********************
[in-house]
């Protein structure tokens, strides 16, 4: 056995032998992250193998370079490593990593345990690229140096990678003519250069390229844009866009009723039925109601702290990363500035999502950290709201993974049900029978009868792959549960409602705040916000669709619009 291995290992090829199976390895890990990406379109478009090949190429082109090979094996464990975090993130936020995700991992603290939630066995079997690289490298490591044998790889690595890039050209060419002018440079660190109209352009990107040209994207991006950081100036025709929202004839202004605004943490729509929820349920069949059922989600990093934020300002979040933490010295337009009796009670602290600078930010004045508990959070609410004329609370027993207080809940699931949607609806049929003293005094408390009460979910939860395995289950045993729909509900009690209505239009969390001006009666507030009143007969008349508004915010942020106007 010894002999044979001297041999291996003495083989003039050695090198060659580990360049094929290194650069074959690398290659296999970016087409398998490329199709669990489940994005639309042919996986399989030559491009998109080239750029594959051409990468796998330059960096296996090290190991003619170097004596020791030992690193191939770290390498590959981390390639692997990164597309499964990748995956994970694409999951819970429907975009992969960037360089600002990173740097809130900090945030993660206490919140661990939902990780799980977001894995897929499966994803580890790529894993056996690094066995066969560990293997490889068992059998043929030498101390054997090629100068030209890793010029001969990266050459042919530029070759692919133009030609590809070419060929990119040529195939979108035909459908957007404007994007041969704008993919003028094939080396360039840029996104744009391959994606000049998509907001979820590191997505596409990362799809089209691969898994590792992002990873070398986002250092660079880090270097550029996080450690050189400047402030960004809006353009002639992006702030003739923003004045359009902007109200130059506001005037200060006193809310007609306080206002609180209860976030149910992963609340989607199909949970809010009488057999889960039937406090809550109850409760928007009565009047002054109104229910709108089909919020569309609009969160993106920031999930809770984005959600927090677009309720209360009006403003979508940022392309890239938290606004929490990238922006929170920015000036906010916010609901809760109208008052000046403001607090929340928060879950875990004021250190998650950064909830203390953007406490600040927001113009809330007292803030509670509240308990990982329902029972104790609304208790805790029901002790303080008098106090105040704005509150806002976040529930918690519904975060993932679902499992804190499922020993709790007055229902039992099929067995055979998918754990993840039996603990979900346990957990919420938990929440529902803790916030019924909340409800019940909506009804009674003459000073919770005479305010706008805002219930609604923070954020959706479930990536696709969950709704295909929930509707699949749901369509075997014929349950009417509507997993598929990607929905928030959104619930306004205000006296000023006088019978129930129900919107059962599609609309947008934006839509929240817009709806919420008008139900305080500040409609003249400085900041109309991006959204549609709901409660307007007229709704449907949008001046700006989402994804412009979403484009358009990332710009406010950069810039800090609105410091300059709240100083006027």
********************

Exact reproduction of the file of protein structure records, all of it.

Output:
[in-house]
């Protein structure tokens, strides 16, 4: 056995032998992250193998370079490593990593345990690229140096990678003519250069390229844009866009009723039925109601702290990363500035999502950290709201993974049900029978009868792959549960409602705040916000669709619009 291995290992090829199976390895890990990406379109478009090949190429082109090979094996464990975090993130936020995700991992603290939630066995079997690289490298490591044998790889690595890039050209060419002018440079660190109209352009990107040209994207991006950081100036025709929202004839202004605004943490729509929820349920069949059922989600990093934020300002979040933490010295337009009796009670602290600078930010004045508990959070609410004329609370027993207080809940699931949607609806049929003293005094408390009460979910939860395995289950045993729909509900009690209505239009969390001006009666507030009143007969008349508004915010942020106007 010894002999044979001297041999291996003495083989003039050695090198060659580990360049094929290194650069074959690398290659296999970016087409398998490329199709669990489940994005639309042919996986399989030559491009998109080239750029594959051409990468796998330059960096296996090290190991003619170097004596020791030992690193191939770290390498590959981390390639692997990164597309499964990748995956994970694409999951819970429907975009992969960037360089600002990173740097809130900090945030993660206490919140661990939902990780799980977001894995897929499966994803580890790529894993056996690094066995066969560990293997490889068992059998043929030498101390054997090629100068030209890793010029001969990266050459042919530029070759692919133009030609590809070419060929990119040529195939979108035909459908957007404007994007041969704008993919003028094939080396360039840029996104744009391959994606000049998509907001979820590191997505596409990362799809089209691969898994590792992002990873070398986002250092660079880090270097550029996080450690050189400047402030960004809006353009002639992006702030003739923003004045359009902007109200130059506001005037200060006193809310007609306080206002609180209860976030149910992963609340989607199909949970809010009488057999889960039937406090809550109850409760928007009565009047002054109104229910709108089909919020569309609009969160993106920031999930809770984005959600927090677009309720209360009006403003979508940022392309890239938290606004929490990238922006929170920015000036906010916010609901809760109208008052000046403001607090929340928060879950875990004021250190998650950064909830203390953007406490600040927001113009809330007292803030509670509240308990990982329902029972104790609304208790805790029901002790303080008098106090105040704005509150806002976040529930918690519904975060993932679902499992804190499922020993709790007055229902039992099929067995055979998918754990993840039996603990979900346990957990919420938990929440529902803790916030019924909340409800019940909506009804009674003459000073919770005479305010706008805002219930609604923070954020959706479930990536696709969950709704295909929930509707699949749901369509075997014929349950009417509507997993598929990607929905928030959104619930306004205000006296000023006088019978129930129900919107059962599609609309947008934006839509929240817009709806919420008008139900305080500040409609003249400085900041109309991006959204549609709901409660307007007229709704449907949008001046700006989402994804412009979403484009358009990332710009406010950069810039800090609105410091300059709240100083006027």